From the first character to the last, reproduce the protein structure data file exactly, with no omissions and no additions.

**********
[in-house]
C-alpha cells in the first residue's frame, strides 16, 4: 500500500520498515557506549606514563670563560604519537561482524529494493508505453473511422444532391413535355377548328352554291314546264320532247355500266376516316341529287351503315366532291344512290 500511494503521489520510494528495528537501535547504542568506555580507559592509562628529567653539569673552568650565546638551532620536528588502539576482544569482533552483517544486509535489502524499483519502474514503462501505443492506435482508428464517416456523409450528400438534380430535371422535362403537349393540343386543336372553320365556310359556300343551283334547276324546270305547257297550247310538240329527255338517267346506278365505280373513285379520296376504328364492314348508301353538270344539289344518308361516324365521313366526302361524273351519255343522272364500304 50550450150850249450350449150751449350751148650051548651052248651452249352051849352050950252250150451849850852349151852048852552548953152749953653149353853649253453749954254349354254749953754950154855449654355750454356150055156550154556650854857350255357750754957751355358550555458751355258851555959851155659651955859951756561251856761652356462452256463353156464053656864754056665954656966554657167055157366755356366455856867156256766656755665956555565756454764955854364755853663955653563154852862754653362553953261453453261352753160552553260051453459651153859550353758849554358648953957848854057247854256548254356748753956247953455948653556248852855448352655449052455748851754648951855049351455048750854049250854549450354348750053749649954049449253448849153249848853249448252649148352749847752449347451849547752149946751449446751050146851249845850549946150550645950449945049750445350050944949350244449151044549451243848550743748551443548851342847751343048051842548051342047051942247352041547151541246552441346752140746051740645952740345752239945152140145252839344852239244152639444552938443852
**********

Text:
[in-house]
C-alpha cells in the first residue's frame, strides 16, 4: 500500500520498515557506549606514563670563560604519537561482524529494493508505453473511422444532391413535355377548328352554291314546264320532247355500266376516316341529287351503315366532291344512290 500511494503521489520510494528495528537501535547504542568506555580507559592509562628529567653539569673552568650565546638551532620536528588502539576482544569482533552483517544486509535489502524499483519502474514503462501505443492506435482508428464517416456523409450528400438534380430535371422535362403537349393540343386543336372553320365556310359556300343551283334547276324546270305547257297550247310538240329527255338517267346506278365505280373513285379520296376504328364492314348508301353538270344539289344518308361516324365521313366526302361524273351519255343522272364500304 50550450150850249450350449150751449350751148650051548651052248651452249352051849352050950252250150451849850852349151852048852552548953152749953653149353853649253453749954254349354254749953754950154855449654355750454356150055156550154556650854857350255357750754957751355358550555458751355258851555959851155659651955859951756561251856761652356462452256463353156464053656864754056665954656966554657167055157366755356366455856867156256766656755665956555565756454764955854364755853663955653563154852862754653362553953261453453261352753160552553260051453459651153859550353758849554358648953957848854057247854256548254356748753956247953455948653556248852855448352655449052455748851754648951855049351455048750854049250854549450354348750053749649954049449253448849153249848853249448252649148352749847752449347451849547752149946751449446751050146851249845850549946150550645950449945049750445350050944949350244449151044549451243848550743748551443548851342847751343048051842548051342047051942247352041547151541246552441346752140746051740645952740345752239945152140145252839344852239244152639444552938443852